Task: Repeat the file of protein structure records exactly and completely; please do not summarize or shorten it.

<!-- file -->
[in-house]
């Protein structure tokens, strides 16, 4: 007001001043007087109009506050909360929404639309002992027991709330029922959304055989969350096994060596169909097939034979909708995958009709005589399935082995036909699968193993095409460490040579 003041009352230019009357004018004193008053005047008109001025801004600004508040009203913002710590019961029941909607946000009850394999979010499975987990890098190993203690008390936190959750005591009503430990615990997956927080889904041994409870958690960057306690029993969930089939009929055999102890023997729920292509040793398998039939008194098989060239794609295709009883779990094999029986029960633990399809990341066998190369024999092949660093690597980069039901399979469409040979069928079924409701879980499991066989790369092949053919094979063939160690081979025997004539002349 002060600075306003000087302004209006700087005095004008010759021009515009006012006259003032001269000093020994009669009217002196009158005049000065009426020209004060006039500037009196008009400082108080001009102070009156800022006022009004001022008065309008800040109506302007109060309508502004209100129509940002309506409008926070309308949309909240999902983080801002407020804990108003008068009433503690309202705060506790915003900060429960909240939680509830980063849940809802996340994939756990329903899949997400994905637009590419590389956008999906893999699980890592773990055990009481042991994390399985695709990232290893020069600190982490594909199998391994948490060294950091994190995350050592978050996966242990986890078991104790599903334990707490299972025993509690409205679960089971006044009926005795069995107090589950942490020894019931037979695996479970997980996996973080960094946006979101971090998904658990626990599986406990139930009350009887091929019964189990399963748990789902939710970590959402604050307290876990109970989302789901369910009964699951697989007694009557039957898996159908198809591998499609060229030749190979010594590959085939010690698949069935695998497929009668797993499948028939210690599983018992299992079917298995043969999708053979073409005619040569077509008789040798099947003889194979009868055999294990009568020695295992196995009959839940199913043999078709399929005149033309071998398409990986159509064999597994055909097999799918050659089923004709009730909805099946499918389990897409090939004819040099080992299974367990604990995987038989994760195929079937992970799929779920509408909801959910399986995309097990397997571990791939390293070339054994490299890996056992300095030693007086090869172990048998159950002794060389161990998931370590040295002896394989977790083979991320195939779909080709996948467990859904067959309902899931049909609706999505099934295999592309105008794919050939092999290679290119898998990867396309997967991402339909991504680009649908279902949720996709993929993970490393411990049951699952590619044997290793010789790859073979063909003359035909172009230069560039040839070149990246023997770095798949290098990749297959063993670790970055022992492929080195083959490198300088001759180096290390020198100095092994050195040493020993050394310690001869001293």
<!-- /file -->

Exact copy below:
[in-house]
């Protein structure tokens, strides 16, 4: 007001001043007087109009506050909360929404639309002992027991709330029922959304055989969350096994060596169909097939034979909708995958009709005589399935082995036909699968193993095409460490040579 003041009352230019009357004018004193008053005047008109001025801004600004508040009203913002710590019961029941909607946000009850394999979010499975987990890098190993203690008390936190959750005591009503430990615990997956927080889904041994409870958690960057306690029993969930089939009929055999102890023997729920292509040793398998039939008194098989060239794609295709009883779990094999029986029960633990399809990341066998190369024999092949660093690597980069039901399979469409040979069928079924409701879980499991066989790369092949053919094979063939160690081979025997004539002349 002060600075306003000087302004209006700087005095004008010759021009515009006012006259003032001269000093020994009669009217002196009158005049000065009426020209004060006039500037009196008009400082108080001009102070009156800022006022009004001022008065309008800040109506302007109060309508502004209100129509940002309506409008926070309308949309909240999902983080801002407020804990108003008068009433503690309202705060506790915003900060429960909240939680509830980063849940809802996340994939756990329903899949997400994905637009590419590389956008999906893999699980890592773990055990009481042991994390399985695709990232290893020069600190982490594909199998391994948490060294950091994190995350050592978050996966242990986890078991104790599903334990707490299972025993509690409205679960089971006044009926005795069995107090589950942490020894019931037979695996479970997980996996973080960094946006979101971090998904658990626990599986406990139930009350009887091929019964189990399963748990789902939710970590959402604050307290876990109970989302789901369910009964699951697989007694009557039957898996159908198809591998499609060229030749190979010594590959085939010690698949069935695998497929009668797993499948028939210690599983018992299992079917298995043969999708053979073409005619040569077509008789040798099947003889194979009868055999294990009568020695295992196995009959839940199913043999078709399929005149033309071998398409990986159509064999597994055909097999799918050659089923004709009730909805099946499918389990897409090939004819040099080992299974367990604990995987038989994760195929079937992970799929779920509408909801959910399986995309097990397997571990791939390293070339054994490299890996056992300095030693007086090869172990048998159950002794060389161990998931370590040295002896394989977790083979991320195939779909080709996948467990859904067959309902899931049909609706999505099934295999592309105008794919050939092999290679290119898998990867396309997967991402339909991504680009649908279902949720996709993929993970490393411990049951699952590619044997290793010789790859073979063909003359035909172009230069560039040839070149990246023997770095798949290098990749297959063993670790970055022992492929080195083959490198300088001759180096290390020198100095092994050195040493020993050394310690001869001293």